|Numéro de publication||US5761404 A|
|Type de publication||Octroi|
|Numéro de demande||US 08/715,702|
|Date de publication||2 juin 1998|
|Date de dépôt||19 sept. 1996|
|Date de priorité||20 sept. 1995|
|État de paiement des frais||Caduc|
|Numéro de publication||08715702, 715702, US 5761404 A, US 5761404A, US-A-5761404, US5761404 A, US5761404A|
|Inventeurs||Tatsuya Murakami, Yasuo Kurosu, Kenichi Nishikawa, Eiichi Sato, Jun Nishiyama|
|Cessionnaire d'origine||Hitachi, Ltd.|
|Exporter la citation||BiBTeX, EndNote, RefMan|
|Citations de brevets (7), Référencé par (78), Classifications (9), Événements juridiques (7)|
|Liens externes: USPTO, Cession USPTO, Espacenet|
1. Field of the Invention
In general, the present invention relates to an image-data managing apparatus of a client-server system. In particular, the present invention relates to a data managing apparatus for protecting data being processed in the event of a system failure occurring during a system operation or in the event of a suspension of the system operation by the user. The data managing apparatus is used in a system that generally adopts a utilization technique whereby a plurality of users create image data of certain documents while displaying the image data being created sequentially, one user after another. A nonlimiting, illustrative example of a system of application is an electronic mail, or e-mail, system.
2. Description of the Related Art
The electronic filing system is a conventional system for storing a large amount of image data and transmitting the data upon receipt of a request made by a client through a LAN (Local Area Network). A representative example of such an electronic filing system is the Hit File-6500 manufactured by Hitachi, Ltd. Such a system employs a mass storage device, such as an optical disk, for storing images of documents or the like as binary data. The system searches the mass storage device for particular image data requested by a client, typically a personal computer, and transmits the image data through a network to the client making the request where the image data are to be displayed.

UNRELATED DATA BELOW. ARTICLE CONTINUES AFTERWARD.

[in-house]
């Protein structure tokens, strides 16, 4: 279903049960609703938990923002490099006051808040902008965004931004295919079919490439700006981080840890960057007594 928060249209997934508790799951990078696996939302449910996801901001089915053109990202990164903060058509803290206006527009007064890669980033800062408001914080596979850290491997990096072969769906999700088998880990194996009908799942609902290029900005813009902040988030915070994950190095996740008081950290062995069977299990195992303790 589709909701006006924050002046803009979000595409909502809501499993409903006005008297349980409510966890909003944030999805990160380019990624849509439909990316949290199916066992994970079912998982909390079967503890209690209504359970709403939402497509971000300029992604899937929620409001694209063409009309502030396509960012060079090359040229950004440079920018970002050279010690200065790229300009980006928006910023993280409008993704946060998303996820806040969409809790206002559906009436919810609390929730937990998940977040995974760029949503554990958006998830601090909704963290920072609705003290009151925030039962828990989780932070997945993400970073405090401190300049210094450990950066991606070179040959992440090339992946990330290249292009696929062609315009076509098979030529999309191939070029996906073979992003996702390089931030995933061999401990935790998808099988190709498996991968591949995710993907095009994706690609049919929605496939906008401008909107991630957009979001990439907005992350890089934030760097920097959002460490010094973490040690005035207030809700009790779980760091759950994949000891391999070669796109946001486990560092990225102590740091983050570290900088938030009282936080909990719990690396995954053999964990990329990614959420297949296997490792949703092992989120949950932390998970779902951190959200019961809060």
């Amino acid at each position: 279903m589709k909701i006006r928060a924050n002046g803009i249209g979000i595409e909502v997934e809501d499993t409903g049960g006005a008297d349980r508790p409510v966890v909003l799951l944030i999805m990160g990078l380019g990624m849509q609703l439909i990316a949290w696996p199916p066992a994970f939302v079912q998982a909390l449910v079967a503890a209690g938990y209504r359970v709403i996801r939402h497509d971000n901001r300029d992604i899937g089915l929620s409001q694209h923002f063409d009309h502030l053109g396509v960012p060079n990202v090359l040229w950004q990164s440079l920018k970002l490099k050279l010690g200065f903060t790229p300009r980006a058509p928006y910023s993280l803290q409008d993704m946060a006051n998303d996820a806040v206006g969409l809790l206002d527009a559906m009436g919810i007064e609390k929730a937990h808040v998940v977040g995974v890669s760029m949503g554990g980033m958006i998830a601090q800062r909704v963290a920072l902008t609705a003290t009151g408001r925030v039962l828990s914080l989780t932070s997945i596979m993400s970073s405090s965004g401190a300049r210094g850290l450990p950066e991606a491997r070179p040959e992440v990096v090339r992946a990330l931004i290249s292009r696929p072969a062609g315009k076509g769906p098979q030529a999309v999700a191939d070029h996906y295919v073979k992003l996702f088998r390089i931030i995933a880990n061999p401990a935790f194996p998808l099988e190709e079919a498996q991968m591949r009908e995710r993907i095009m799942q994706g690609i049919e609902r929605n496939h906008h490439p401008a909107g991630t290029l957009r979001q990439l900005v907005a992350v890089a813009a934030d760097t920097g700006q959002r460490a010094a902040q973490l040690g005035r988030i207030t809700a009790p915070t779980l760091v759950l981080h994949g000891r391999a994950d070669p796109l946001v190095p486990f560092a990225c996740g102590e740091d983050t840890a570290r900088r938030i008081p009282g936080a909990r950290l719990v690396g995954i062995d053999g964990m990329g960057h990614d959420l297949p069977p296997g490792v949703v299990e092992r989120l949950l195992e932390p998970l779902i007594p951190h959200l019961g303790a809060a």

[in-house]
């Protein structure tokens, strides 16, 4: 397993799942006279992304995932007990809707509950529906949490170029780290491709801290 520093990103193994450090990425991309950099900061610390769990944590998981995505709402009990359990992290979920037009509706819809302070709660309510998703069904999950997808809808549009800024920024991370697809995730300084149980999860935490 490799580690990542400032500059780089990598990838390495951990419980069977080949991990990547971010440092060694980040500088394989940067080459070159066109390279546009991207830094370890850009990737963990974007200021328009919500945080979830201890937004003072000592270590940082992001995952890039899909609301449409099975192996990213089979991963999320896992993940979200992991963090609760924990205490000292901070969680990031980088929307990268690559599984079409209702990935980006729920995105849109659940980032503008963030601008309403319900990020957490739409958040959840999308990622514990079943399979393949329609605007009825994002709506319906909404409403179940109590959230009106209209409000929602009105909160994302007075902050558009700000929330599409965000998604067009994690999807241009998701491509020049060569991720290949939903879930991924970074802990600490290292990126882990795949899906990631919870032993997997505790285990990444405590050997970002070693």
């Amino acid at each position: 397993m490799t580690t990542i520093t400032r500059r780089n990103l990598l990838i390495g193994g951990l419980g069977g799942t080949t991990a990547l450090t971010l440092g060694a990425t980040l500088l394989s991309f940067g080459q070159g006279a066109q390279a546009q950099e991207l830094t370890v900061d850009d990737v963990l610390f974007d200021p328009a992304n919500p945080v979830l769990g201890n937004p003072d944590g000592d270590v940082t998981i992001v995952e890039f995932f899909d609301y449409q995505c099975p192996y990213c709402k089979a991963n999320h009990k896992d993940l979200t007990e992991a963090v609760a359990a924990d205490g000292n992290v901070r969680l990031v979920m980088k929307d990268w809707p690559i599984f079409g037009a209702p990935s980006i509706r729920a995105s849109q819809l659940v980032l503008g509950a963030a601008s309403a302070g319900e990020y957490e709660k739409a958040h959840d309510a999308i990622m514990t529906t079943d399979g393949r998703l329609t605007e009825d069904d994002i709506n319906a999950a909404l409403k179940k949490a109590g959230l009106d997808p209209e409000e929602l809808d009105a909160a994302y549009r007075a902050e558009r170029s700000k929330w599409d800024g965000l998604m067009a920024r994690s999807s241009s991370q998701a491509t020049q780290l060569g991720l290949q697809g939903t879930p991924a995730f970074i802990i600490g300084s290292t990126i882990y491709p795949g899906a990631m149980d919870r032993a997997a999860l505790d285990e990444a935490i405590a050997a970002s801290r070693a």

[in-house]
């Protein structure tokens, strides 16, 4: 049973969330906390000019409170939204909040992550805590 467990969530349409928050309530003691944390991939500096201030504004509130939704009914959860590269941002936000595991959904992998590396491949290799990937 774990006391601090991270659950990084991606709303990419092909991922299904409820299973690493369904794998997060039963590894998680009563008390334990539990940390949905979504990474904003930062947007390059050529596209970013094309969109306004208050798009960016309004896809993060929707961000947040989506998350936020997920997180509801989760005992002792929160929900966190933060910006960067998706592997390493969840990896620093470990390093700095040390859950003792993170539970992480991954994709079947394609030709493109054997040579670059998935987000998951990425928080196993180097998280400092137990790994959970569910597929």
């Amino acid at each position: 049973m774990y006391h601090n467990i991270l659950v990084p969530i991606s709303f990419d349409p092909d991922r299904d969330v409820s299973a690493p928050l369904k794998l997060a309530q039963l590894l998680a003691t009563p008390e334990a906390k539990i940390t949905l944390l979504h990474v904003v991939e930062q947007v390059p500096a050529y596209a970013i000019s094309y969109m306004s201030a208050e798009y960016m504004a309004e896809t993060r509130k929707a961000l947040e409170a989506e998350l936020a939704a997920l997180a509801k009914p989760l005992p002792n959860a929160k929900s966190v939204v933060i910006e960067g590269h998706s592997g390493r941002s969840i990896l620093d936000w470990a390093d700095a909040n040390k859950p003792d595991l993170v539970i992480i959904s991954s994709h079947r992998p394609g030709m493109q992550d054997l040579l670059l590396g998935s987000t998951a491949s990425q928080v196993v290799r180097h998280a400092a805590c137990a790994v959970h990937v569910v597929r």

The main application of such a system is to store image data of documents such as drawings to be shared and referenced by a plurality of users, and to respond to requests made independently by the individual users.
In recent years, on the other hand, a system for handling documents such as work forms flowing among a plurality of users in charge of processing in an order determined in advance, wherein the users in charge of processing can carry out their jobs sequentially, has become popular. This system is known as a work-flow system. It is not a system that simply operates on a request-for-search/response basis. Instead, a flow of documents is defined in advance and the documents are cataloged as image data. The image data are transmitted through predefined users in charge of processing, one user after another, and the users in charge of processing correct the image data, or code data appended to the image data, or add data to them. In such a system, the image data or the code data appended to the image data are changed every time the data pass through a user.
In the case of the conventional electronic file system, image data are preserved as data which were originally cataloged in the system. If image data are changed, they must be cataloged as new image data. As a result, a failure occurring in the system can be recovered only if image data are preserved every time they are cataloged.
In the case of a work-flow system, on the other hand, additional data are an important part of the course or document processing. In addition, it is necessary to establish time matching of the data. This implies that positions recognized by the time flow must match the states of pictures and code data. These issues are not taken into consideration in the conventional electronic file system due to the fact that the system has applications which are different from each other.